But then it took a turn I wasn't expecting; here's the segment where everything changed:
I have traditionally argued that everybody should get an equal voucher, and that the voucher should not be means-tested. I now believe that it would be appropriate to means-test vouchers.
My primary argument against a means-test was that by reducing the amount of the voucher for high-income earners this would increase the effective marginal tax rate (EMTR) faced by a person as they earn more income, and therefore contributes to the “poverty trap”. I still think this is true, but I now think it is outweighed by another issue.
Everybody in Australia is on welfare. There is no such thing as a “self-reliant” Australian and each of us is both taking from and giving to the nanny state. The government gives money to rich people to pay for their health, pay for their education and pay for their childcare costs… while also charging these same people excessively high income taxes as well as a range of other taxes, fees and charges. This has to change.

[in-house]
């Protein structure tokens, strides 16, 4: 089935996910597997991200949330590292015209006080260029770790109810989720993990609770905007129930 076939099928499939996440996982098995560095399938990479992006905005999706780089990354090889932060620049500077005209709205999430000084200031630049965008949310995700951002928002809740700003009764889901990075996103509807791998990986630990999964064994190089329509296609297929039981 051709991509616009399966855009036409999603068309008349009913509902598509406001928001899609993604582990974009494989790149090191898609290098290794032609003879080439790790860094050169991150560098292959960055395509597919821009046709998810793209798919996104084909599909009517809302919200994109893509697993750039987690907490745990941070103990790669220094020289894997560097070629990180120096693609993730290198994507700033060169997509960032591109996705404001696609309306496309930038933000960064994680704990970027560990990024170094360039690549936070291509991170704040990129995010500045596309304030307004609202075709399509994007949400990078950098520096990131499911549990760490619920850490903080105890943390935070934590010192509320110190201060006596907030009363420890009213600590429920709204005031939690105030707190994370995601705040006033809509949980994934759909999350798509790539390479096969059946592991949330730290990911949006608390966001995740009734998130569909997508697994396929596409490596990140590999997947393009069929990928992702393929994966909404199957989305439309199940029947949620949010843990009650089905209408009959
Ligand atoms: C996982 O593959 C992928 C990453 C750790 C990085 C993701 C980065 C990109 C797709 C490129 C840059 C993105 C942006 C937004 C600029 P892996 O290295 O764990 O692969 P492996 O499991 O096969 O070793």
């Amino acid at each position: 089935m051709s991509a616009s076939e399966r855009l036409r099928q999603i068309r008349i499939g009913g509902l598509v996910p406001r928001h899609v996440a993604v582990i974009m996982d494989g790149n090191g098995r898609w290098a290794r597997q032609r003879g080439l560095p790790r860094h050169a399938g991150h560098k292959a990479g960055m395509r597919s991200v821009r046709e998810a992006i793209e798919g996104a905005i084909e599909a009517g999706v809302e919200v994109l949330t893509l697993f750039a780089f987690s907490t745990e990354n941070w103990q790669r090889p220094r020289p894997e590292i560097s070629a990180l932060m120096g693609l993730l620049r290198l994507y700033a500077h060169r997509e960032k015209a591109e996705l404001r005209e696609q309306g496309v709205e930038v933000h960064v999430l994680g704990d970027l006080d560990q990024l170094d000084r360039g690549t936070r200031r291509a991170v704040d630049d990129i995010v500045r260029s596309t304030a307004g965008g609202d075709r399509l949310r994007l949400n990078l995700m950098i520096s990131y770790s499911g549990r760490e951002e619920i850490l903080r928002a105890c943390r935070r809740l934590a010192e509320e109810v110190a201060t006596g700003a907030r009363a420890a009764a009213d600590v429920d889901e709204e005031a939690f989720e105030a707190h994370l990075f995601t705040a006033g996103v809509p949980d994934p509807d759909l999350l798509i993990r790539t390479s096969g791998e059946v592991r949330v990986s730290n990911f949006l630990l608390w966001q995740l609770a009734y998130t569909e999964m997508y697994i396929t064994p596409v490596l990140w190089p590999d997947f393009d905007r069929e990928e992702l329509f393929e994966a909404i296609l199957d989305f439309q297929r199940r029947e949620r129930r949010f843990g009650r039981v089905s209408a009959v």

It is my opinion that we must create a path for people to get away from government support and once again become self-reliant. This is best achieved by offering tax cuts, which are paid for by removing government subsidisies to high-income families.
This should be a reform that gets appeal from across the political spectrum. Free-market advocates get tax cuts and lower government spending. Economists should celebrate lower levels of churning and bureaucratic waste. Social democrats will be happy to note that it involves no cut in support for low-income people.
The real benefit of this idea from my perspective is the long-term dynamic. In the current political environment it seems very unlikely that any politician will simply dismantle the welfare state. And if we continue with the current policies of universal tax and universal welfare (built by Whitlam & Howard) then it doesn’t seem likely that we will ever escape the welfare state.
But by targetting welfare only at low-income people we create a viable mechanism to shrink the welfare state over time. With continued economic growth, the number of low-income people (in an absolute sense) will decrease and more people will move steadily towards self-reliance. This may not please the hard-left who are committed to big government… but for social democrats who truely care about helping people this will be seen as a good thing.
Almost as interesting as the post itself are the 54 comments that follow.
Check it out.